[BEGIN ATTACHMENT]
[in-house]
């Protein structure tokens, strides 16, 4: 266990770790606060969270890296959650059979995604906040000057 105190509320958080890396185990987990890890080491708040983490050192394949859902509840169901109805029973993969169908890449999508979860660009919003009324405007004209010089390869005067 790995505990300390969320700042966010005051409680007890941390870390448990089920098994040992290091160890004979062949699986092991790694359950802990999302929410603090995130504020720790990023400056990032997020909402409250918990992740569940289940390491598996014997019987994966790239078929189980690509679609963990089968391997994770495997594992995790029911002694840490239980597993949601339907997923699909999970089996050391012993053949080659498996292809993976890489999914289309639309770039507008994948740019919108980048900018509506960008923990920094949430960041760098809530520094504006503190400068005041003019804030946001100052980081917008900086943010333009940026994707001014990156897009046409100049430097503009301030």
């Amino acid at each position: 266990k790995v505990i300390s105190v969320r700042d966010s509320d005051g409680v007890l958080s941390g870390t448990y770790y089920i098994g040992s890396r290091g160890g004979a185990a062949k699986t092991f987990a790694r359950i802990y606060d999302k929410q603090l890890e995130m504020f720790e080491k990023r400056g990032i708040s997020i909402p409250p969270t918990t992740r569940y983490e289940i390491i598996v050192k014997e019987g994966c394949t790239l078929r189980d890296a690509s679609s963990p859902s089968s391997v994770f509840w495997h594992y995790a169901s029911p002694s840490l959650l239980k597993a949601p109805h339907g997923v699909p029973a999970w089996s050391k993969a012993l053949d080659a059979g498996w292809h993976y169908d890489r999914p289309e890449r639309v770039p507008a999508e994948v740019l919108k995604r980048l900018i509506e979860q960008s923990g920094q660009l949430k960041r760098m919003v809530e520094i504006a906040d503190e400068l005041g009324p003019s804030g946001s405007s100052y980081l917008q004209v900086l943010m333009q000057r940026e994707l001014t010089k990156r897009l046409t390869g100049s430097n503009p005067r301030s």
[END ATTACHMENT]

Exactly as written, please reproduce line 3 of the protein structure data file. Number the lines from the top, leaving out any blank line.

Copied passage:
């Amino acid at each position: 266990k790995v505990i300390s105190v969320r700042d966010s509320d005051g409680v007890l958080s941390g870390t448990y770790y089920i098994g040992s890396r290091g160890g004979a185990a062949k699986t092991f987990a790694r359950i802990y606060d999302k929410q603090l890890e995130m504020f720790e080491k990023r400056g990032i708040s997020i909402p409250p969270t918990t992740r569940y983490e289940i390491i598996v050192k014997e019987g994966c394949t790239l078929r189980d890296a690509s679609s963990p859902s089968s391997v994770f509840w495997h594992y995790a169901s029911p002694s840490l959650l239980k597993a949601p109805h339907g997923v699909p029973a999970w089996s050391k993969a012993l053949d080659a059979g498996w292809h993976y169908d890489r999914p289309e890449r639309v770039p507008a999508e994948v740019l919108k995604r980048l900018i509506e979860q960008s923990g920094q660009l949430k960041r760098m919003v809530e520094i504006a906040d503190e400068l005041g009324p003019s804030g946001s405007s100052y980081l917008q004209v900086l943010m333009q000057r940026e994707l001014t010089k990156r897009l046409t390869g100049s430097n503009p005067r301030s």